When I learned they didn’t, I thought “how odd,” but not much more than that. I was already determined to be a biologist and writing my own science fiction. Odd, as in different, was something of a badge of honour and I was proud of my family’s peculiarities. It wasn’t until recently, when I discovered another of my mother’s unfinished creations in a box, that I learned they were nothing new.

My mother had sketched, from memory, every home she’d lived in, clipping a vignette to each. On one sketch, there was a picket fence with an old tire leaning against it. She’d written, “During the hard times, whenever we had extra food Mother would send one of us to set out the tire. It let anyone passing know they should come in and share our table.”

Civil behaviour. Women who act and create. While I hadn’t stopped to consider the question till this post, how could such women not be the mould for the characters in my fiction? We’re the result of our upbringing and heritage. We value what we’ve learned to value and receive the history told to us as our own. I grew up confident I could do whatever I wanted, if I was willing to work for it, and certain, to my core, that every person was worth listening to unless they were knowingly cruel or wilfully ignorant. Esen, my alien in Beholder’s Eye, is a wonderful listener. Mackenzie Connor, from my Species Imperative books, values friendship (and gets things done). What matters most is the effort we make, whether to improve the world or simply to do what’s necessary. Sira and Aryl. Jenn Nalynn, from my latest, A Turn of Light.

Above all, having thought about it, Aunt Sybb from Turn. Egad. The embodiment of civil behaviour, heroically teaching it to a new generation if it’s the last thing she does.

It makes me laugh.

It makes me cry, a little, too. At this moment, I realize my Mom would have spotted all this in my work well before I did and would have smiled to see me catch up to the family at last.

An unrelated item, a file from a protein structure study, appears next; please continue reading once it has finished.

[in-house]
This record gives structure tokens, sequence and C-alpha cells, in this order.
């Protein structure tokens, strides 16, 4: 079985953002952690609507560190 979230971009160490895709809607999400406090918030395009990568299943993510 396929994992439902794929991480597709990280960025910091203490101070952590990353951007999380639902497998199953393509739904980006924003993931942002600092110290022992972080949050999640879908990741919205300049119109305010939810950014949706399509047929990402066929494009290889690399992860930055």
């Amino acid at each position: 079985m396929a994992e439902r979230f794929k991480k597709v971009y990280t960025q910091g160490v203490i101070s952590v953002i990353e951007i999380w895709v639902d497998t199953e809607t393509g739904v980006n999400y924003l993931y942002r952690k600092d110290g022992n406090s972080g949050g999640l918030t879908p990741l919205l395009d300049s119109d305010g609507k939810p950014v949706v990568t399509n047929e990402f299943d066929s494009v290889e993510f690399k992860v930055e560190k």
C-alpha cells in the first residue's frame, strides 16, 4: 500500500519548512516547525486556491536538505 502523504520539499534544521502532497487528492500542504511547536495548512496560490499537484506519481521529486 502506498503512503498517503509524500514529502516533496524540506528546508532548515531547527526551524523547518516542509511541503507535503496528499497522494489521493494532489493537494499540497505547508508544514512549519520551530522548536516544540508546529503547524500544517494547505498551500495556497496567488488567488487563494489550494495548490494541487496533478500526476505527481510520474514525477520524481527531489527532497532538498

The women of sf/f. We didn’t get here alone. It’s worth remembering.

Julia CzernedaMany of you know Canadian author Julie E. Czerneda as the former biologist turned science fiction novelist published by DAW Books NY. You may have read her Clan Chronicles series, or be a fan of Mac or Esen from her other work. Maybe you’ve heard she’s an editor. Also true. This spring, however, prepare to meet the Julie you don’t know. After three years of work, she’s letting out her whimsical side with the release of her first fantasy novel, A Turn of Light, also from DAW. The setting, Marrowdell, is based on pioneer settlements in Ontario. There are toads. And dragons. The magic? All her own. For more about Julie’s work, including book excerpts and upcoming events, please visit www.czerneda.com.

[PHOTO CREDITS Book cover: Art by Matt Stawicki www.mattstawicki.com. My author photo: Roger Czerneda Photography www.czernedaphotography.com]

Courtesy of DAW, I also have a copy of Julie Czerneda’s new book A Turn of Light to give away!

A Turn of LIght

Giveaway Rules: To be entered in the giveaway, fill out the form below OR send an email to kristen AT fantasybookcafe DOT com with the subject “A Turn of Light Giveaway.” One entry per person and a winner will be randomly selected. Only those with a mailing address in the US or Canada are eligible to win this giveaway. The giveaway will be open until the end of the day on Thursday, April 18. The winner has 24 hours to respond once contacted via email, and if I don’t hear from them by then a new winner will be chosen (who will also have 24 hours to respond until someone gets back to me with a place to send the book).

Please note email addresses will only be used for the purpose of contacting the winner. Once the giveaway is over all the emails will be deleted.

(This giveaway is over and the form has been removed.)